E-commerce money laundering may also be performed by companies which appear to sell legitimate goods. This can include funnel accounts (typically used by criminal organizations to fund criminal activities, such as human trafficking or terrorism financing) in which payment processors may mix legitimate and illegitimate transactions.
In short, money laundering in e-commerce can involve:
At the moment, there is no unified approach to combat money laundering and terrorist financing in e-commerce. In the United States, for example, online retailers can be required to be licensed as money services businesses, which oblige them to comply with local AML regulations. In other countries, online marketplaces are obliged to submit suspicious activity reports.
Global online marketplaces, like Farfetch, have to comply with the laws of the countries in which they operate. Jurisdictions with strong AML frameworks base their regulations on the Recommendations of the Financial Action Task Force (FATF)—a global AML watchdog—which, among other things, recommends businesses to verify their clients and partners before establishing business relations as part of the due diligence process.
Customer identity verification is the process of validating an individual’s information and identity. It allows companies to determine if their clients are who they say they are, prevent identity-related crimes, and stay compliant with regulations. The process is crucial for preventing fraud, money laundering, and terrorism financing.
The measures used to verify clients in e-commerce vary depending on the country/company. However, there are some common methods retailers can use to verify customer identity and safeguard their business:
A merchant is a company or individual that offers a product or service online. Merchant verification is a complicated subject to tackle, as there’s no universal formula for conducting these checks, though they may be prescribed by law. According to the EU’s Payment Service Directive (PSD2), marketplaces can be identified as payment service providers, therefore having to implement security requirements for merchants, such as strong customer authentication when processing electronic payments.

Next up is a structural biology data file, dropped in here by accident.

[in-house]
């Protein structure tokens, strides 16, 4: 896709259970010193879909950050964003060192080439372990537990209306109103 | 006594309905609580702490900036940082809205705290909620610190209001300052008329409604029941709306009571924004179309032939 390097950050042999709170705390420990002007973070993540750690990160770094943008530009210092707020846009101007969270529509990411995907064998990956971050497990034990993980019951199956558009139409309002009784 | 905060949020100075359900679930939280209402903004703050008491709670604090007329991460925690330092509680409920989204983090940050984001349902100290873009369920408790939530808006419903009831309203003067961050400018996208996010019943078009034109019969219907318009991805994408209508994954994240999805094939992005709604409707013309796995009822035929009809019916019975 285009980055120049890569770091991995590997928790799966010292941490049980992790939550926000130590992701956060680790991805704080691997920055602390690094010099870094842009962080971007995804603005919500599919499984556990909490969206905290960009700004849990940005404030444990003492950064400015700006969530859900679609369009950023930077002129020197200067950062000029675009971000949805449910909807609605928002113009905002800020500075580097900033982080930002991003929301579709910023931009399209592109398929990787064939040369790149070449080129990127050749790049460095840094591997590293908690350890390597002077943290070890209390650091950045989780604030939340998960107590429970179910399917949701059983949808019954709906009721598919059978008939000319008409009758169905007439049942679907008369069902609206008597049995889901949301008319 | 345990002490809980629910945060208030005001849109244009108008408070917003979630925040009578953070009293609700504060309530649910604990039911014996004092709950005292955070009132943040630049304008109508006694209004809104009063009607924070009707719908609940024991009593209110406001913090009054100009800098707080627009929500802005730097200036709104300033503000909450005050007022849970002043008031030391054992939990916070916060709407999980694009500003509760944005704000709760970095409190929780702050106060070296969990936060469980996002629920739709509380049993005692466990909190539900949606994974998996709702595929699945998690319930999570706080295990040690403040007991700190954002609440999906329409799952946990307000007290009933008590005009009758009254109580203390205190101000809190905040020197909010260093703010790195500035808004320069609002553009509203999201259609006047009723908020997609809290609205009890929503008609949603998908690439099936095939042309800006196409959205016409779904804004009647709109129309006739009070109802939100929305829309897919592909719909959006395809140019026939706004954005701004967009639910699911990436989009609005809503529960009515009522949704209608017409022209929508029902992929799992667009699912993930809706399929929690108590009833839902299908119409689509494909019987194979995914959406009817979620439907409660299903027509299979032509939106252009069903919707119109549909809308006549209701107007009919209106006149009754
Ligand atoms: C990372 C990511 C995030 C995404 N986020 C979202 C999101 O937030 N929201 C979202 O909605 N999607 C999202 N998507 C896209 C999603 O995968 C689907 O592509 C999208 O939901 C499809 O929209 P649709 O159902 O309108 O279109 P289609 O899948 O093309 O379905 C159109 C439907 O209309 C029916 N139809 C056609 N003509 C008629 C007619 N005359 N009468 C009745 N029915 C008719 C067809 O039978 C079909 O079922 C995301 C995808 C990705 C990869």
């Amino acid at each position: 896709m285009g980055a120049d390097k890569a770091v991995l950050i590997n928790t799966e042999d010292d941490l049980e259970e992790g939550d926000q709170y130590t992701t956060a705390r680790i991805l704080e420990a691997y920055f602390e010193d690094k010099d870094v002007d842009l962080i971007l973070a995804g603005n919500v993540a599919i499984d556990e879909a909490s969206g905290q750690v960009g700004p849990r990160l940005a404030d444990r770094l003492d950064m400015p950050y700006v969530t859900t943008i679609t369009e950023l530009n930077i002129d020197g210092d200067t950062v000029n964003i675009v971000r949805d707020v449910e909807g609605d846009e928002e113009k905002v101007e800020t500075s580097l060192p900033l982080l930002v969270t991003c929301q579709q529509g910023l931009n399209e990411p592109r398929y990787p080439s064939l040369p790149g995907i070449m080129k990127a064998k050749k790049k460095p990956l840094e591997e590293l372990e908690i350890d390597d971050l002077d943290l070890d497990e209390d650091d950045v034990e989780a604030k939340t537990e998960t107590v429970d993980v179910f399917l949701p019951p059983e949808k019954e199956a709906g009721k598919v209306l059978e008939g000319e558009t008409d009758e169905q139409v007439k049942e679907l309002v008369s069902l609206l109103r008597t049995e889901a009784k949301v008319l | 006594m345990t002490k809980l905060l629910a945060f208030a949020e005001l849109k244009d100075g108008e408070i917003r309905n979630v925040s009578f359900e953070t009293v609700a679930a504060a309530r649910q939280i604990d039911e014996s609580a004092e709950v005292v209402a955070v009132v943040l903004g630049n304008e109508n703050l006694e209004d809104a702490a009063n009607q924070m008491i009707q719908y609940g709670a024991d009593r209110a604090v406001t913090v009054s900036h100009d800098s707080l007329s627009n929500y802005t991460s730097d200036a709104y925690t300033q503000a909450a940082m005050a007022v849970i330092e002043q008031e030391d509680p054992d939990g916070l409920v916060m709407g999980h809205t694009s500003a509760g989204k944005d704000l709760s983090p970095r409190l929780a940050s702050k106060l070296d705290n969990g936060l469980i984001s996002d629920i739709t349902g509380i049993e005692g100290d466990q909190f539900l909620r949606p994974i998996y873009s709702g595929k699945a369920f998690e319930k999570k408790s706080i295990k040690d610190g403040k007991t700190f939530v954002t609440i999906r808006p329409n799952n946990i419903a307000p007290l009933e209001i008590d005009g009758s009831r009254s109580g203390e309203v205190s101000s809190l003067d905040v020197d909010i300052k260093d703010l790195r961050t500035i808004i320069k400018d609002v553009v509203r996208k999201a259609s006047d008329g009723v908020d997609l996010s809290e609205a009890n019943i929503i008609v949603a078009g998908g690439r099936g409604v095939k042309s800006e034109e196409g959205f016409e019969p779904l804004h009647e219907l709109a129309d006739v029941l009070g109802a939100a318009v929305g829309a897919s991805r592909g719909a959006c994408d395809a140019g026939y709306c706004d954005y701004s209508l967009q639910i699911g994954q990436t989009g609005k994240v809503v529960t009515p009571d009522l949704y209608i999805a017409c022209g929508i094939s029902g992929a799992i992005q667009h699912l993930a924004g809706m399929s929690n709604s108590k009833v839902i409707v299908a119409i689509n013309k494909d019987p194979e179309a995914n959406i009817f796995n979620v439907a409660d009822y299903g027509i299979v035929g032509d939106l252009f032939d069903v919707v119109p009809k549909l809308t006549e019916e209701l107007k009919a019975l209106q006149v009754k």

In short, merchant transaction monitoring, as well as merchant due diligence (including KYC, KYB and AML processes), have to be made routine practices in all marketplaces.
Customer identity verification is the process of validating an individual’s personal information.
A reliable KYC provider can verify customer identities in seconds. The easiest and most common methods include ID verification or 1click verification, which only require an ID number.
You can use KYC and KYB solutions to verify a merchant’s account.
The optimal solution for verifying merchants and customers on an e-commerce platform would be a full-cycle verification platform. This platform should integrate user and business verification, transaction monitoring, fraud prevention, and case management solutions into a single dashboard, combating fraud throughout the entire user journey, and eliminating the need for multiple service providers.